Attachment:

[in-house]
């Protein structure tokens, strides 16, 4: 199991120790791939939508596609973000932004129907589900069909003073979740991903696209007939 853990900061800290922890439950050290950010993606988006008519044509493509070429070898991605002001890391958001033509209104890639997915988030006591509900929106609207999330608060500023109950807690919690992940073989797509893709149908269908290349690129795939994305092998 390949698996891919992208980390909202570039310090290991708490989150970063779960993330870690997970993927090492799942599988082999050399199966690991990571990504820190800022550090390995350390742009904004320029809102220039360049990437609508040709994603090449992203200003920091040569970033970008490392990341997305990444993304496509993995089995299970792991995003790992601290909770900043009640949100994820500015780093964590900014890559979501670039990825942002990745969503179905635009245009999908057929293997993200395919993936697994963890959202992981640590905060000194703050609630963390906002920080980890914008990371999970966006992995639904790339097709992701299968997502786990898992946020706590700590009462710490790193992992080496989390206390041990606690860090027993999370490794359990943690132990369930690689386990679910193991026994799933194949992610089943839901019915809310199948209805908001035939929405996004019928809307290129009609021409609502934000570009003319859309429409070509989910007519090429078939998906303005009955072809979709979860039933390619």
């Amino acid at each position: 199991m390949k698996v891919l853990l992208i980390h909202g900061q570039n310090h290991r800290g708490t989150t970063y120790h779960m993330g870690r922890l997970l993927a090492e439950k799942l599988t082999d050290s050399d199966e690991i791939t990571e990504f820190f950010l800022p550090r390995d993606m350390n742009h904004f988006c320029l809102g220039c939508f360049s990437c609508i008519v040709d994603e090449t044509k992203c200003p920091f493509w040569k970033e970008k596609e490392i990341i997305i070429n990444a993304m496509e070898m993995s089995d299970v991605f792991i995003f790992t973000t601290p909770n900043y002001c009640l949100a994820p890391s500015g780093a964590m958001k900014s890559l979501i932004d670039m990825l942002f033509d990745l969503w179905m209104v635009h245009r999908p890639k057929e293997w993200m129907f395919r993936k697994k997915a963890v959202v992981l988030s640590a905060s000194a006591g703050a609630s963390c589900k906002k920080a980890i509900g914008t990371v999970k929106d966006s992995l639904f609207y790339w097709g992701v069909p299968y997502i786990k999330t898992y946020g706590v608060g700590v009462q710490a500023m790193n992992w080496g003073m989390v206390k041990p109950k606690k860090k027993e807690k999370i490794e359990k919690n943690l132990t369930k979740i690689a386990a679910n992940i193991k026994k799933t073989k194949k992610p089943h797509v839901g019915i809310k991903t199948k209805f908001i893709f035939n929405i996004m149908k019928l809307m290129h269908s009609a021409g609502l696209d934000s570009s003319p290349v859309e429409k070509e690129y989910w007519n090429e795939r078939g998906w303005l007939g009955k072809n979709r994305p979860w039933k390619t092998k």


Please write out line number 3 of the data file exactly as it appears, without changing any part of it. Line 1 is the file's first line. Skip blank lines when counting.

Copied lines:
């Amino acid at each position: 199991m390949k698996v891919l853990l992208i980390h909202g900061q570039n310090h290991r800290g708490t989150t970063y120790h779960m993330g870690r922890l997970l993927a090492e439950k799942l599988t082999d050290s050399d199966e690991i791939t990571e990504f820190f950010l800022p550090r390995d993606m350390n742009h904004f988006c320029l809102g220039c939508f360049s990437c609508i008519v040709d994603e090449t044509k992203c200003p920091f493509w040569k970033e970008k596609e490392i990341i997305i070429n990444a993304m496509e070898m993995s089995d299970v991605f792991i995003f790992t973000t601290p909770n900043y002001c009640l949100a994820p890391s500015g780093a964590m958001k900014s890559l979501i932004d670039m990825l942002f033509d990745l969503w179905m209104v635009h245009r999908p890639k057929e293997w993200m129907f395919r993936k697994k997915a963890v959202v992981l988030s640590a905060s000194a006591g703050a609630s963390c589900k906002k920080a980890i509900g914008t990371v999970k929106d966006s992995l639904f609207y790339w097709g992701v069909p299968y997502i786990k999330t898992y946020g706590v608060g700590v009462q710490a500023m790193n992992w080496g003073m989390v206390k041990p109950k606690k860090k027993e807690k999370i490794e359990k919690n943690l132990t369930k979740i690689a386990a679910n992940i193991k026994k799933t073989k194949k992610p089943h797509v839901g019915i809310k991903t199948k209805f908001i893709f035939n929405i996004m149908k019928l809307m290129h269908s009609a021409g609502l696209d934000s570009s003319p290349v859309e429409k070509e690129y989910w007519n090429e795939r078939g998906w303005l007939g009955k072809n979709r994305p979860w039933k390619t092998k």